During this time, she found she had a tremendous interest in the company's ancillary philanthropic work. She later left the company and went to work for Mayor Cory Booker of Newark, N.J.
“I worked for the Department of Economic Development. I was policy adviser to the deputy mayor. We were a new administration, so people were getting their feelers out and weren't sure exactly what everyone was doing.
“I was one of the original policy advisers to really help build the department and after a few months there, they asked me to focus on the community-level work.”
She began working on a prisoner re-entry program designed to reintegrate former criminals into the community as successful and upstanding members of society.
“We received a couple of million dollars in federal funding, and then some match funding from our local philanthropists. I was the point person in building all the bridges. We had to include the Department of Corrections, parole, probation, the Attorney General's Office — the foundations that were providing match funding.”
Johnson also had to maintain open communications with the public.
“People on the street had to like what we were doing, so it was my job to really build those bridges and to get everybody to see the big vision and promote the program. It took probably a good year and a half to do that.”
After receiving funding for the program, the money was redistributed to Newark area nonprofits.
“We subgranted those funds to six organizations and we monitored their success, provided them technical assistance, and collectively we were all successful.”
The experience Johnson gained in Newark helped provide her with the basic foundation she will need to oversee YCF, she noted.
“It was very exciting to see the magic happening at all the levels and to get people excited about what was going on, and to be that bridge builder getting people to communicate.”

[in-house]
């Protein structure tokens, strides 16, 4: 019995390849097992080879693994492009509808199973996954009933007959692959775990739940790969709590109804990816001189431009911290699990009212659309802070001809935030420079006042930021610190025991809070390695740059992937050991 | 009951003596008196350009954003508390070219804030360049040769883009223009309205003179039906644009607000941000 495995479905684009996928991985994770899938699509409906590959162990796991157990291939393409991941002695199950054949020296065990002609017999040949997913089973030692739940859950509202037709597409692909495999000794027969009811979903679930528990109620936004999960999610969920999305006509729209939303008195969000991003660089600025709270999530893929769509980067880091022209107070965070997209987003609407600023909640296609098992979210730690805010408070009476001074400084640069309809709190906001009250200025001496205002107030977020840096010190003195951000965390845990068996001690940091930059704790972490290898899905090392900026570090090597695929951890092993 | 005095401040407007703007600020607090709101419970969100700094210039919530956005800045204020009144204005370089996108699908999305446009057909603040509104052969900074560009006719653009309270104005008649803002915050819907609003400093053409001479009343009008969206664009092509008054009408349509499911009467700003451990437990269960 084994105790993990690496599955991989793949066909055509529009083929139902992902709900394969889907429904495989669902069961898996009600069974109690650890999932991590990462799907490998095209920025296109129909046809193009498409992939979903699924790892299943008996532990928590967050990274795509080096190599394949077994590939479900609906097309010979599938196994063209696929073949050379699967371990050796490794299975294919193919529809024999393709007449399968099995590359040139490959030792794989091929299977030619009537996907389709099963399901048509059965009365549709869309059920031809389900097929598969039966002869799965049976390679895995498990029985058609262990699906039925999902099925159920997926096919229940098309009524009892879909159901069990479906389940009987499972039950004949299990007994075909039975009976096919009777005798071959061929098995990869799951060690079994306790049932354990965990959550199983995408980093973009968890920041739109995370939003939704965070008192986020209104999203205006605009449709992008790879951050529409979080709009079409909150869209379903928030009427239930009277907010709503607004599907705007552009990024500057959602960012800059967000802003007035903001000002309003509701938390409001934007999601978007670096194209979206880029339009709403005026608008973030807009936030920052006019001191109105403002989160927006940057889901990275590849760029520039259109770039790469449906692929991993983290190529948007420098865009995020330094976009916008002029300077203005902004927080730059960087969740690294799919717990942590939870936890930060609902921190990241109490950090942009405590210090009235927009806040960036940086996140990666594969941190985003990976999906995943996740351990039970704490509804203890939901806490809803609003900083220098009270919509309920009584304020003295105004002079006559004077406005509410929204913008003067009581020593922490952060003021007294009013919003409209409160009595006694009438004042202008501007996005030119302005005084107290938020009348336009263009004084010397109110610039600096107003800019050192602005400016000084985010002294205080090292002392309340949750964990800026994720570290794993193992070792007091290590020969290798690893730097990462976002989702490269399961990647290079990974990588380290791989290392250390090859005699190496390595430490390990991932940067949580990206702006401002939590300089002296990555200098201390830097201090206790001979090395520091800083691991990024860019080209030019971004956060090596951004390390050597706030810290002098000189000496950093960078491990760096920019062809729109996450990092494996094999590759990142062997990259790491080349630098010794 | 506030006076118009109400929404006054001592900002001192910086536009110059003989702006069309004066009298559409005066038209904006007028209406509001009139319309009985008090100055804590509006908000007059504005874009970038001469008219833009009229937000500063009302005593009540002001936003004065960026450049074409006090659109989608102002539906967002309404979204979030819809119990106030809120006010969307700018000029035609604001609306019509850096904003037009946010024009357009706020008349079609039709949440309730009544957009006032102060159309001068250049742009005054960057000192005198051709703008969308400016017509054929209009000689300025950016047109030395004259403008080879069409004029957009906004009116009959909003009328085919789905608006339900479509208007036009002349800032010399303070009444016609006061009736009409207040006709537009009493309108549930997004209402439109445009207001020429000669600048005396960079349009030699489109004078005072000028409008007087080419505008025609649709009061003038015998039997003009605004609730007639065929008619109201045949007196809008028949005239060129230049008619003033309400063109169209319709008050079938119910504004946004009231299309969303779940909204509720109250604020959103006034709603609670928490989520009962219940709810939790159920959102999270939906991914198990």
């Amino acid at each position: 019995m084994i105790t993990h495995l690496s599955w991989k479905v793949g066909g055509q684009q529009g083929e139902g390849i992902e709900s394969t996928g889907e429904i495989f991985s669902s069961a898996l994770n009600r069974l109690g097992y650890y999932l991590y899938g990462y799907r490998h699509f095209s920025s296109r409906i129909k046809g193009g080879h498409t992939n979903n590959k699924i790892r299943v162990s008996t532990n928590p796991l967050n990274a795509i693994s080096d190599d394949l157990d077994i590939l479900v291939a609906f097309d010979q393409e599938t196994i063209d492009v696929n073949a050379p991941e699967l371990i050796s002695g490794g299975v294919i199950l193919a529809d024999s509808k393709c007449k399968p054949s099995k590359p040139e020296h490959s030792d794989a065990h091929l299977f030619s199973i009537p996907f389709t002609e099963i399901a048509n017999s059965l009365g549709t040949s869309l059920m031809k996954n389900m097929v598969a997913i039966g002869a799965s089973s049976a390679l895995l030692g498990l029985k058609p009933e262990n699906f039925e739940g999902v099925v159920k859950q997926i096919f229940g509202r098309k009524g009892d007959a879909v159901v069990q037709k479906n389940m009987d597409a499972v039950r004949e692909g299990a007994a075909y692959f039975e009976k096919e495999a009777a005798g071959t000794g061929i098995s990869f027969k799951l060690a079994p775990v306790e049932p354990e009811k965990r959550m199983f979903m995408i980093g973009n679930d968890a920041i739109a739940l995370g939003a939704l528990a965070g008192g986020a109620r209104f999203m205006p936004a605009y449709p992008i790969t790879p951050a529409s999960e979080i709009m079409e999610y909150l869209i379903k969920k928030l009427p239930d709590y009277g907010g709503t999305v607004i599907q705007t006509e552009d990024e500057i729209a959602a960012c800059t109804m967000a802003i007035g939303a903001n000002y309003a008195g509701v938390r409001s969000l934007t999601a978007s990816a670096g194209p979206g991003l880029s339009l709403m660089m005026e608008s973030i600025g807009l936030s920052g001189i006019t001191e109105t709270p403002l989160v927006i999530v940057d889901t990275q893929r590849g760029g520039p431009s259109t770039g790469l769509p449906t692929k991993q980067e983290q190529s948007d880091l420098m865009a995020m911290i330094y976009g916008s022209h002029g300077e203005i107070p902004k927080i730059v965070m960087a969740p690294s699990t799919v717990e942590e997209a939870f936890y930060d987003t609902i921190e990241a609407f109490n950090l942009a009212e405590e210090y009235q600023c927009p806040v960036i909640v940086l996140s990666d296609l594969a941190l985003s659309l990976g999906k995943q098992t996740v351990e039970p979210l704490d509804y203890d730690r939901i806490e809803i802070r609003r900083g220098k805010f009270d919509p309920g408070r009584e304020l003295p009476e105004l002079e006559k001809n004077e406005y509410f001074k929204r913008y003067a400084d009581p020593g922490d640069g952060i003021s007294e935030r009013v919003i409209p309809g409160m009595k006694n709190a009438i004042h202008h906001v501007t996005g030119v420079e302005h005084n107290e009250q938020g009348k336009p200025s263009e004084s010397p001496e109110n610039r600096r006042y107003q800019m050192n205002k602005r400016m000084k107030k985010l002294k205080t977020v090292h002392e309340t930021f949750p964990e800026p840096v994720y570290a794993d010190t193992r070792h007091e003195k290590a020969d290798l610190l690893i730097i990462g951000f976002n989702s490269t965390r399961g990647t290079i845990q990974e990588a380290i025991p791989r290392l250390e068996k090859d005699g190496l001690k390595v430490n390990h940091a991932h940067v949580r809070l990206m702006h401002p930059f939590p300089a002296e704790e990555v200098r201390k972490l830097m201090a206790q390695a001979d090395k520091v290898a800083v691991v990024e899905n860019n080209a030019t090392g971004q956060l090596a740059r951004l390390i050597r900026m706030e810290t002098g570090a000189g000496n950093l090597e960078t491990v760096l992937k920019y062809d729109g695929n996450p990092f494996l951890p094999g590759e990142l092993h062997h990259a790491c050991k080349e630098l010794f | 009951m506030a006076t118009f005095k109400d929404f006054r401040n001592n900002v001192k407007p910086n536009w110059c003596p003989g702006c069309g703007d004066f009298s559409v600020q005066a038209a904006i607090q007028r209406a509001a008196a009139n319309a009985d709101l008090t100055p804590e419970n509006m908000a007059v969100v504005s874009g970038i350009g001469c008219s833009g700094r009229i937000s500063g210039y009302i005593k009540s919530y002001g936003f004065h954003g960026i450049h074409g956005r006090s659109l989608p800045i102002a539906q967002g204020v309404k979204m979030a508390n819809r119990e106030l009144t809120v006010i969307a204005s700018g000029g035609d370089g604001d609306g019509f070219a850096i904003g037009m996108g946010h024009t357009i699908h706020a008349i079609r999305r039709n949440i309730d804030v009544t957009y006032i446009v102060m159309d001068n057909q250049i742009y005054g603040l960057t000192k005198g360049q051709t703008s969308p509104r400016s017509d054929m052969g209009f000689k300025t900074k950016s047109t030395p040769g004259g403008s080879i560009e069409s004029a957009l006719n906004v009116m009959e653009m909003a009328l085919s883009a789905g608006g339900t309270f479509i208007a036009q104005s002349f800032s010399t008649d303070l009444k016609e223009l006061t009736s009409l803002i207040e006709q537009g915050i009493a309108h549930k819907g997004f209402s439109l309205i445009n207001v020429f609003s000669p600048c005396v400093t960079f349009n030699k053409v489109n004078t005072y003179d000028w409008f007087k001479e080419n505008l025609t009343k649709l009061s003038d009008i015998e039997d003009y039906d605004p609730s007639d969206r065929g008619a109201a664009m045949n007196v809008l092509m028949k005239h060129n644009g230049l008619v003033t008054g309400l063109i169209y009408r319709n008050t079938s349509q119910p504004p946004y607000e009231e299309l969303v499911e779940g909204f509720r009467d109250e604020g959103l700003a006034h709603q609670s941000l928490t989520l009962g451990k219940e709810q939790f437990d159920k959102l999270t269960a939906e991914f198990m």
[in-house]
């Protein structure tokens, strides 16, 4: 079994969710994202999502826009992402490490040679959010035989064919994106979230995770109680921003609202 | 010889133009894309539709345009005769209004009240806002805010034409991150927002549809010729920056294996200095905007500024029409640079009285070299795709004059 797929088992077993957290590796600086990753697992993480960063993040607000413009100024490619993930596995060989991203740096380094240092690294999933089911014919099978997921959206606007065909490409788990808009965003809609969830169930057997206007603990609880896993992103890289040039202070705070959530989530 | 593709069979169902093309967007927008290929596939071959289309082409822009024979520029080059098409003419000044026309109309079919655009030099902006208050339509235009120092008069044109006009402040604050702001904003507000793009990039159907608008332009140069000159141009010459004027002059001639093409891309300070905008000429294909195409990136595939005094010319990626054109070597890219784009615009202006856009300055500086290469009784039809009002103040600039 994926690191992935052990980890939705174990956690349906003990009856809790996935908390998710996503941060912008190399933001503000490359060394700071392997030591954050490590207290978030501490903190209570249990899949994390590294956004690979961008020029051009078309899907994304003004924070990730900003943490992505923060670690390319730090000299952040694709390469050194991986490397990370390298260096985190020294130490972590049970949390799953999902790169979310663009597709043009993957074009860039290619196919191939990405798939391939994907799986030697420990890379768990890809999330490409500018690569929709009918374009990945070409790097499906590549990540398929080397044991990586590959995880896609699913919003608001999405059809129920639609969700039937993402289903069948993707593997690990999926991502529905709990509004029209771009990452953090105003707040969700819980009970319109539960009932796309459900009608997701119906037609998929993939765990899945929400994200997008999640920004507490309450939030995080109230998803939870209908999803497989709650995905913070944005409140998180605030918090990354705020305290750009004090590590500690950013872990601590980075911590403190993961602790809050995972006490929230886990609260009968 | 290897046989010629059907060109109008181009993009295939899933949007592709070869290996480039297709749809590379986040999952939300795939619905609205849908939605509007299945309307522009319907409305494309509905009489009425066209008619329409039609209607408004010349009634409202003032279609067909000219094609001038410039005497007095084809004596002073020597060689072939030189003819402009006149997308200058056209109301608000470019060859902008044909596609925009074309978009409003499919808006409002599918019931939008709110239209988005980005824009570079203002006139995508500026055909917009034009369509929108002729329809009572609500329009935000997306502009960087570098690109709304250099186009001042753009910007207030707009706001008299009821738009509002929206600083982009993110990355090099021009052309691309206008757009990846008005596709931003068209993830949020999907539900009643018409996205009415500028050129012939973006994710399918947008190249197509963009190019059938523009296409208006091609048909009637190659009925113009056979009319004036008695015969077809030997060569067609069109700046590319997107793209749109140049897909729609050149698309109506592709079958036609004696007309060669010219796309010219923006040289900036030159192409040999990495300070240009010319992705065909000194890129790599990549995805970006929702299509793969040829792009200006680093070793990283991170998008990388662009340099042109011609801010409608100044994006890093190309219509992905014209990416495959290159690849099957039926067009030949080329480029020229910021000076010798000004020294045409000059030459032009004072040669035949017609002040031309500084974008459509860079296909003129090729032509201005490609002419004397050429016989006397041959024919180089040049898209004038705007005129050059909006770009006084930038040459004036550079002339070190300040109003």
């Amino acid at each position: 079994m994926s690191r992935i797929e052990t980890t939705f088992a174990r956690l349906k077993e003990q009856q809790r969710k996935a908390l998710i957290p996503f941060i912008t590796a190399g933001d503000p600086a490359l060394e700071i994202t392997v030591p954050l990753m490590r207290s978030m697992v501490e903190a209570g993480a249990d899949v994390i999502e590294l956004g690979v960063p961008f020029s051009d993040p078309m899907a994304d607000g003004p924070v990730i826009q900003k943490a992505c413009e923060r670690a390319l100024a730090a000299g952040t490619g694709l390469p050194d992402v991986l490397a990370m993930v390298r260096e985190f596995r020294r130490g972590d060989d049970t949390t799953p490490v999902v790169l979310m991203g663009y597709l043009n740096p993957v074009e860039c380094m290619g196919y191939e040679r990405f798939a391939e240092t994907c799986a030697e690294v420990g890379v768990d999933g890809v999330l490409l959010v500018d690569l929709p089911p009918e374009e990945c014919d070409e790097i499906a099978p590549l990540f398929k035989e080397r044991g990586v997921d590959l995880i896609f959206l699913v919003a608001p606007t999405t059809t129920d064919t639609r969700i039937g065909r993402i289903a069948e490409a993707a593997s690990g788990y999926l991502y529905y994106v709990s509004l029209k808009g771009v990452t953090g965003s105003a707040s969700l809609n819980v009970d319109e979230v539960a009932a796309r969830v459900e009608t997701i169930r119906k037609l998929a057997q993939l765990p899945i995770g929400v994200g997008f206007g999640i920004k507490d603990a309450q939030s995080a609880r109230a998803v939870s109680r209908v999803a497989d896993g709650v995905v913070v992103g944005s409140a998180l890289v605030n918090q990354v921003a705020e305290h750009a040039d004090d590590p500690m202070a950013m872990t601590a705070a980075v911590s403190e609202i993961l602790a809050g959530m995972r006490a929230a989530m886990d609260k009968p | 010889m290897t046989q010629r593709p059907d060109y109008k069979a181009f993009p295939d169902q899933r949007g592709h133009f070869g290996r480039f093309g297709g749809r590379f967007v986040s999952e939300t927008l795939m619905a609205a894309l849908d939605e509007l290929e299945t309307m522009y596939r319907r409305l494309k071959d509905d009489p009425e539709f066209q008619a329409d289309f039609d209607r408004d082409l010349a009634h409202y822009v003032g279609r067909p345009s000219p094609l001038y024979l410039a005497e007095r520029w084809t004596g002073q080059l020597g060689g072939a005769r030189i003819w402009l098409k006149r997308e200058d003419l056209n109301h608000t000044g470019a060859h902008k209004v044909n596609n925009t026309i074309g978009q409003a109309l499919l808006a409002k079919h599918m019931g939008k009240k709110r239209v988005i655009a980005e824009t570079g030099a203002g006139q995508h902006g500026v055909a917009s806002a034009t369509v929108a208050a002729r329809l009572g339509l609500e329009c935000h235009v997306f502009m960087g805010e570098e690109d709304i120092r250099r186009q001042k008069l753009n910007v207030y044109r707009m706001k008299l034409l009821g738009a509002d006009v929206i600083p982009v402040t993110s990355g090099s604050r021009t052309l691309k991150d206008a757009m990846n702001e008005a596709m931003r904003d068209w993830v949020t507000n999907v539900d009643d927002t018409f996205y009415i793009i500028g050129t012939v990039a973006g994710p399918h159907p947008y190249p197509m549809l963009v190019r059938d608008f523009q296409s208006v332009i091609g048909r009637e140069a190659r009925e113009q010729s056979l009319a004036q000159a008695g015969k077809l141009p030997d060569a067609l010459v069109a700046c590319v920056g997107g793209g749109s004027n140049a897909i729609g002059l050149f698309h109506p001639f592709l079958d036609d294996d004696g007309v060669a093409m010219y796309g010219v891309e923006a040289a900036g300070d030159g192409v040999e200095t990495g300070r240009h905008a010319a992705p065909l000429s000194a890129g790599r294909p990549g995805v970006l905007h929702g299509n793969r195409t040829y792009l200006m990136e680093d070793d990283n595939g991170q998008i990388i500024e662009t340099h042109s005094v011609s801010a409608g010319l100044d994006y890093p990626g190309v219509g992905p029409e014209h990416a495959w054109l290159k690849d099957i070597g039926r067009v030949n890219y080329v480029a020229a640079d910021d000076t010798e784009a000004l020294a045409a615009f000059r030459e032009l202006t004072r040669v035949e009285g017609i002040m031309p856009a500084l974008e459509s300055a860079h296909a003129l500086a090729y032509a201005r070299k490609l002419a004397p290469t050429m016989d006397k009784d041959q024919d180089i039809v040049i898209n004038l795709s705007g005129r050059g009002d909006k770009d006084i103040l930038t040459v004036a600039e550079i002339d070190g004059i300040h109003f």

After the program was up and running, Johnson left her position at city hall and began a private consulting practice.
About two years ago, Johnson moved to Yuma to be with her husband. The two were married in 2011.
Once in Yuma, she began working for Randy Nelson at the Arizona Western College Small Business Development Center. He introduced her to Rotary International, and she joined Fort Yuma Rotary.
“I joined Rotary and got to know people in the community and got a feel for what was important in this area,” she said
“I had never really lived in a border town, or a town with this landscape or this demographic, so it was really great to get to know some fantastic people who wanted to make a change in the community.”
That led her to become involved with the Yuma Area Nonprofit Institute (YANPI), which was founded in a partnership of YCF and United Way.
“I just loved the mission of YANPI,” Johnson said. “It is about building bridges, not working in silos. Everybody is important. Every organization is important. Sometimes we don't realize how much we touch people at different levels by what we do. Every single organization counts.”
During her time with YANPI, Johnson was introduced to Gresser, and the two began working together. That experience gave Johnson an opportunity to see the day-to-day process involved with running YCF.
“Judy has done such a tremendous job, and it has really been incredible to watch what she has done, and to observe her interactions to see how people respond and how much they value that input,” Johnson said. “It has been tremendous to watch that.”